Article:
Drill Press Safety ( Lesson Cost Six Stiches)

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About: I'm a retired mechanical engineer, woodworker, boater, and inventor. Now I'm getting into wood turning, and have found that all my wood projects need not be flat and square.

Intro: Drill Press Safety ( Lesson Cost Six Stiches)

Any accident, mistake, or blunder is a learning opportunity.  The following incident is no exception.

 

I was making an oak cabinet which included some nice brass hinges, but the screw holes in the hinges were not large enough. No problem, I could just ream out the holes on my drill press. I chucked the drill bit.  I paused, realizing that a power drill can be dangerous, the bit can catch in the workpiece and cause it to spin; it can become a very dangerous spinning blade. Since I didn’t want that, I got out my vise grips and held the hinge tightly in one hand as I operated the drill press with the other.  It did not spin, that’s for sure. The helix of the bit caught in the hole and slammed the hinge and my hand almost instantly up into the chuck. In a fraction of a second the sharp edges of the spinning chuck did the inevitable damage to my thumb and forefinger.  A trip to the emergency room and six stitches later, I had definitely learned another lesson. Like clamp the workpiece down and get my hands out of the way!

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    33 Discussions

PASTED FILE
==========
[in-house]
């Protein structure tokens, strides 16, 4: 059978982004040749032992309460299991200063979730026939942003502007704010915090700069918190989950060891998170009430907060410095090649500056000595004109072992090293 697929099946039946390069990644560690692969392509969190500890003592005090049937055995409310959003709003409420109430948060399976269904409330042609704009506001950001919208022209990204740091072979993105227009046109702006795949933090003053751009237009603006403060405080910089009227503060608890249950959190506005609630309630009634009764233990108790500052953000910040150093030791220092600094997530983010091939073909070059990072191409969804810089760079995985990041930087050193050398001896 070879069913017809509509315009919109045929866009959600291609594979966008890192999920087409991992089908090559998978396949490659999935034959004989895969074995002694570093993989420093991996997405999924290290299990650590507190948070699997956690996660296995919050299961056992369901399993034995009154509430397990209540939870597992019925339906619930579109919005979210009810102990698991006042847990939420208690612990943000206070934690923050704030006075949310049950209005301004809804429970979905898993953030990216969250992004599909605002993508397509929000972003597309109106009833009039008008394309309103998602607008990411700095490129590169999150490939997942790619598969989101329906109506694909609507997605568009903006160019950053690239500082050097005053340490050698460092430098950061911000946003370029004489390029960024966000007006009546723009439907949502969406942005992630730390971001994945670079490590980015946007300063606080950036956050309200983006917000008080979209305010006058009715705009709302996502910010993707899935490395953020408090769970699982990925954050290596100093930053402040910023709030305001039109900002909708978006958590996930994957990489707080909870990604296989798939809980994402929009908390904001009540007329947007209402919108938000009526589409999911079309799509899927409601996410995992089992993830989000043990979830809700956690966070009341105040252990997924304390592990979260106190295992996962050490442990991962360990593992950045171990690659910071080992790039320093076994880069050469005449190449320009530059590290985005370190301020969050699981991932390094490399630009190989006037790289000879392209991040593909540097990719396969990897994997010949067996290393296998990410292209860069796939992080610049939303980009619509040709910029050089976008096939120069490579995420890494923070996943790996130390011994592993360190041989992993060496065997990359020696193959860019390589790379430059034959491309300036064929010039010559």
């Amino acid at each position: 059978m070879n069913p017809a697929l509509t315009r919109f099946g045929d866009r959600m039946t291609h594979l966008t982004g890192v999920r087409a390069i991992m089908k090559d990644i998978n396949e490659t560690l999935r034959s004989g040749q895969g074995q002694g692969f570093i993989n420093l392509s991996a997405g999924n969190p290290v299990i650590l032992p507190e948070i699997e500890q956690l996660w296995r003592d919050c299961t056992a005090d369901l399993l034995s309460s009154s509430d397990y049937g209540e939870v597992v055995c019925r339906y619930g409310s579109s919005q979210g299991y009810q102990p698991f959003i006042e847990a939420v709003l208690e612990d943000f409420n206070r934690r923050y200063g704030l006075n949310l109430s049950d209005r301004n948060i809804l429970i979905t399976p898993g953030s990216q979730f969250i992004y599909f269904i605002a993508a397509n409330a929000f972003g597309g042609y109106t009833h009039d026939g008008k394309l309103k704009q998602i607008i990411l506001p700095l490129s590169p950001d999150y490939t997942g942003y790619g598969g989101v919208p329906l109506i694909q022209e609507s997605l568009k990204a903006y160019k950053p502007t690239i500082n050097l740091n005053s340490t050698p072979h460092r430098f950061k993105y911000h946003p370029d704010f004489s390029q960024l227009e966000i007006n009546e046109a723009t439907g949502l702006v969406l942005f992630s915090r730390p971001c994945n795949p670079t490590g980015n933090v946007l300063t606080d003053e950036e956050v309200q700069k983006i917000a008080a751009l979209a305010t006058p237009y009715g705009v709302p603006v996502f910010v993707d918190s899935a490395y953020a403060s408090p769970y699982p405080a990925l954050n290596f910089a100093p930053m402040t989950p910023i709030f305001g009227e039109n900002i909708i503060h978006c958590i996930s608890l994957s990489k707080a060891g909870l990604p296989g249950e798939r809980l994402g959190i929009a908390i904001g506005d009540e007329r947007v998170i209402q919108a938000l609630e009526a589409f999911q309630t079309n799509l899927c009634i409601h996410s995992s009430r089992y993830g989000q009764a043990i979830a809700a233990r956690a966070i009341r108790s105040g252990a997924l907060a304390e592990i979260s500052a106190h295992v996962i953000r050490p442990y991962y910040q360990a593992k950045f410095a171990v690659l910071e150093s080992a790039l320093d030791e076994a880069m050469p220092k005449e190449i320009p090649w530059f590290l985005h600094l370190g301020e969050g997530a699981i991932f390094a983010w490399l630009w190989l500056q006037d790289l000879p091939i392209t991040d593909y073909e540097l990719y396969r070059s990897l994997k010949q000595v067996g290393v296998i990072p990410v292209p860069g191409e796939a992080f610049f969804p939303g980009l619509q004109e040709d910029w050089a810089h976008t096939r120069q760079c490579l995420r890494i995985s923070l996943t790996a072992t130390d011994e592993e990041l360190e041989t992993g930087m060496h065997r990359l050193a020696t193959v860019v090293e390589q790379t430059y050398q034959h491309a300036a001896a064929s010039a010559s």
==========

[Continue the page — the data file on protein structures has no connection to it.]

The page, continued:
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    shannonlove

    5 years ago on Introduction

    Six stitches is a cheap lesson. Only my compulsive wearing of safety glasses saved my one good eye some years back.

    I think people get bit by this because they think the danger comes from the size of the workpiece, which is small and easily controlled and not the power of the drill motor, transmission and leverage. They should reflect that a bullet is much smaller and has less mass than the gun and propellent that fire it.

    Once any work piece becomes engaged by the drill press the full energy of the press's rotation, including angular momentum, can be transferred to and concentrated in the workpiece turning it a whirling blade or projectile. Like a bullet the workpiece now that packs most of the energy imparted to it by the drill press but concentrated in a very small area.

    That means our intuition is backwards. We intuit that the smaller the workpiece the safer it is and the less clamping and securing it means, the opposite is true. The small the workpiece the more it needs to be nailed down.

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    Bill WWshannonlove

    Reply 5 years ago on Introduction

    Thanks for the words of wisdom.

    I also have just one good eye left, so this is serious stuff.

    Bill

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    nwlaurie